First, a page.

Here are a few things that makes evolution unbelievable.
1) Horses and human primates sweat, but apes, monkeys, baboons, marmosets, chimpanzees, and other like primates do not.
2) Humans, parrots and parakeets can speak, but apes and other such primates can not.
3) Humans and pigs have skin that is very much alike, but apes and other such primates do not.
4) Humans are loved by dogs and porpoises, but apes and other such are not.
5) Rats are used by doctors, because their genes and organs are like humans, but apes and such are not.
6) Humans are made up of giants, so-called regular size, and midgets, and can propagate between sizes, but gorillas all the way down to marmosets can not.
7) The only other primate face that looks human is a baby baboon, but when it’s an adult, it looks more like a dog.
8) Galapagos is Spanish for turtle. Human and turtles can live over 100 years, but apes and such do not.

What really did Charles Darwin prove in the Galapagos Islands?I am an 84-year-old descendant from two famous creatures: Adam and Eve.

Sam Hendricks Jr.
Sun City

This letter was a response to:

A triumphant confirmation

There are so many creationist claims and misunderstandings that it’s impossible to adequately address them in 250 words.

First off, a scientific “theory” is much more than mere opinion or conjecture. As stated by Michael Shermer, “A theory is a well-supported and well-tested generalization that explains a set of observations.” A robust theory, like evolution, can even survive changes in the “facts” that it explains.

The creationists who compiled that standard list of quotes from scientists who say there are “no transitional fossils” forgot to tell you that the quoted scientists invariably said much more. The “much more” usually limits or even contradicts the surgically lifted quotes. Furthermore, the quotes are stale.

In science, 1980 is ancient history. Many more transitional fossils have been described since then, and many more will come.

As for the transition to the giraffe, Mr. Vargo, you make it too easy. Giraffes are artiodactyls, with features in common with other artiodactyls (antelope, deer, cattle). The common ancestor of the modern okapi and giraffe was or looked very much like Canthumeryx, and along the way to the giraffe came Paleotragus and Bohlinia. Also, you may have nodded through a couple of classes on the way to your biology degree, else you would have learned what a “theory” is, and you would have learned that organisms do not have “separate and unique DNA.” The similarity of DNA among organisms is a triumphant confirmation of evolution.

Curtis Croulet

Which, in turn, may have been a response to:

Let’s not let the facts get in the way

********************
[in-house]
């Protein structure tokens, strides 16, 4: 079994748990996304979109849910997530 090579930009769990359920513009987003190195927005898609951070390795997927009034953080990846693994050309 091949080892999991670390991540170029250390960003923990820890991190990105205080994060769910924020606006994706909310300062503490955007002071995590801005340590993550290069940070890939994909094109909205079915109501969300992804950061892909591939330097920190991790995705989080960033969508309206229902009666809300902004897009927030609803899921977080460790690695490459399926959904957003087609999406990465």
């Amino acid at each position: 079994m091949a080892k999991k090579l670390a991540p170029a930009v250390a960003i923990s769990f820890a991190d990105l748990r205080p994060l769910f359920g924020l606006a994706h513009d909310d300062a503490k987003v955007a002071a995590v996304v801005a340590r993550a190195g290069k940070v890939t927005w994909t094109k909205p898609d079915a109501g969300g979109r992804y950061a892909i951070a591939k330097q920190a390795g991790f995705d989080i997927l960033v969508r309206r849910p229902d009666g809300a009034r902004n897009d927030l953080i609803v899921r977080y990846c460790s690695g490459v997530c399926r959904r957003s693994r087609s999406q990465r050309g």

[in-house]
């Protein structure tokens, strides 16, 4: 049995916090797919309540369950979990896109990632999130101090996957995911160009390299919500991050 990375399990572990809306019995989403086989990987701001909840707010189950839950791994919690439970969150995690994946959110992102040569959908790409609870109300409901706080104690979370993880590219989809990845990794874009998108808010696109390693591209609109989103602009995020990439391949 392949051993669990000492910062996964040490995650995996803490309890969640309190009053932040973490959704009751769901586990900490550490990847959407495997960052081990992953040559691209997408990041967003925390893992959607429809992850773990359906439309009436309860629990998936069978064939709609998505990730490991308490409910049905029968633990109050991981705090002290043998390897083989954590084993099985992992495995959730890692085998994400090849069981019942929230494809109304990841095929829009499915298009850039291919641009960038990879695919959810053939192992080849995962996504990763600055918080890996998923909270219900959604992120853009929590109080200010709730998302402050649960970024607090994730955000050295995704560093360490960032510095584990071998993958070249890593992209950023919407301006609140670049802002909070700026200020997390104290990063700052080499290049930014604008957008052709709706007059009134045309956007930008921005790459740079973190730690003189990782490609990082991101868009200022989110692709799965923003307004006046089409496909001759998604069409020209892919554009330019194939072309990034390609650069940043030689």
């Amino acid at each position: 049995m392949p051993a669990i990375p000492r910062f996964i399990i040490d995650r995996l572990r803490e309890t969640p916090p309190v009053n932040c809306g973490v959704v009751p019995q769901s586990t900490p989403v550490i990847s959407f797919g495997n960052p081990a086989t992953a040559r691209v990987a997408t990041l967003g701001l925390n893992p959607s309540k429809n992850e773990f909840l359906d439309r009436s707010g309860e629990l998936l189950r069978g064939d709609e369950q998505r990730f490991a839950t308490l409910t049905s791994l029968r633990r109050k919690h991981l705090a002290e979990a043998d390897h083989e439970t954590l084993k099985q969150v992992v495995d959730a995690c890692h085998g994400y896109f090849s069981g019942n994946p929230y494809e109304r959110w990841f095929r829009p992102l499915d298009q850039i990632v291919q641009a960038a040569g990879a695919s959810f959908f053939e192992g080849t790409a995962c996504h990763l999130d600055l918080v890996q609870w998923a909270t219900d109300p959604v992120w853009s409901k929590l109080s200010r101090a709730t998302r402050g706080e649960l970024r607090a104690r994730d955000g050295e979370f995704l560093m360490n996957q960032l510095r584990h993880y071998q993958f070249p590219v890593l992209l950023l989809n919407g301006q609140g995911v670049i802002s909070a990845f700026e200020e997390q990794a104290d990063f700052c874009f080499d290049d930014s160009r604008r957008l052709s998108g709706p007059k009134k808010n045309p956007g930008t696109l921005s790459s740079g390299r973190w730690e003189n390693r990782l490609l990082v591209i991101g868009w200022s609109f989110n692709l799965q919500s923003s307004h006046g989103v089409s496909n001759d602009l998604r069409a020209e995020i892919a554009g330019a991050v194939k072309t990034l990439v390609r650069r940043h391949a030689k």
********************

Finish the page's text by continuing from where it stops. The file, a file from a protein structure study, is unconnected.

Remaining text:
It becomes tedious to keep up with the lack of factual material that Mr. Curtis Croulet pours forth in repetitive, unthinking and dogmatic fashion in letter after letter. He goes from not knowing that the movie “Expelled” was in local theaters (June 22), yet “dissing” it, to believing that by denigrating the Bible, he will prove there are transitional fossils (July 20).

Mr. Edward Vargo (June 26) rightly asserts that there are no “transitional” fossils. If Curtis would explore evolutionists’ own literature, he would find more than 60 quotes where evolutionists themselves tell us that there are none. Even Darwin, who said, “the number of intermediate and transitional links, between all living and extinct species, must have been inconceivably great,” also found none. (1) Or as Newsweek noted (1980), “The more scientists have searched for the transitional forms between species, the more they have been frustrated. In the fossil record, missing links are the rule.” (2) If he doesn’t like those, he won’t like, “But no one has yet found any evidence of such transitional creatures,” by Niles Eldridge. (3) Or Colin Patterson, senior paleontologist at the British Museum of Natural History, to Sunderland, “I fully agree with your comments on the lack of direct illustration of evolutionary transitions in my book. If I knew of any, fossil or living, I would certainly have included them.”

Of course evolutionists will yell, “out of context,” etc. Nevertheless, they did say them, but that doesn’t matter to unthinking, unstudied dogma.

Irvin Forbing

There are other recent letters in the paper about evolution, but I am just sharing these three. In my home town. Argh.

Today in Science History

From Today in Science History:

Richard Darwin Keynes (Born 14 Aug 1919). British physiologist who did pioneering work on the mechanisms underlying the conduction of the action potential along nerve fibres. Early in his career, he worked with the giant nerve fibers of squid, which would help discover how nerve impulses are transmitted in all animals. In later resarch, he determined how electric eels project electric fields outside their bodies. Keynes was the first to use radioactive sodium and potassium tracer atoms to follow the movements of these atoms when an impulse is transmitted along a nerve fibre. He has written extensively about the life and work of his great-grandfather, Charles Darwin, beginning with The Beagle Record (1979).